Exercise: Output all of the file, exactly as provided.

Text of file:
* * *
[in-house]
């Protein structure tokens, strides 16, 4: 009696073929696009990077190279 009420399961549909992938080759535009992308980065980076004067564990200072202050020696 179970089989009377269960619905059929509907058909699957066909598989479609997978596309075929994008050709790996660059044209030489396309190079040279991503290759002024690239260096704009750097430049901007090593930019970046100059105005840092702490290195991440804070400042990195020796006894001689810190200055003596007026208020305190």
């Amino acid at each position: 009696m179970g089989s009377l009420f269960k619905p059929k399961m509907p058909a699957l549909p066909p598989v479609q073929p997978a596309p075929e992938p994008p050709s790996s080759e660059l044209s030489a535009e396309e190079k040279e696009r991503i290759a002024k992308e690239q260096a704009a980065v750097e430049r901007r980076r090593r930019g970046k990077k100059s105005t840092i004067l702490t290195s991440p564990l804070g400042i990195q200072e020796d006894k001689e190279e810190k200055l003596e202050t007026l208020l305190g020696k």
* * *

[in-house]
């Protein structure tokens, strides 16, 4: 009696073929696009990077190279 009420399961549909992938080759535009992308980065980076004067564990200072202050020696 179970089989009377269960619905059929509907058909699957066909598989479609997978596309075929994008050709790996660059044209030489396309190079040279991503290759002024690239260096704009750097430049901007090593930019970046100059105005840092702490290195991440804070400042990195020796006894001689810190200055003596007026208020305190």
């Amino acid at each position: 009696m179970g089989s009377l009420f269960k619905p059929k399961m509907p058909a699957l549909p066909p598989v479609q073929p997978a596309p075929e992938p994008p050709s790996s080759e660059l044209s030489a535009e396309e190079k040279e696009r991503i290759a002024k992308e690239q260096a704009a980065v750097e430049r901007r980076r090593r930019g970046k990077k100059s105005t840092i004067l702490t290195s991440p564990l804070g400042i990195q200072e020796d006894k001689e190279e810190k200055l003596e202050t007026l208020l305190g020696k």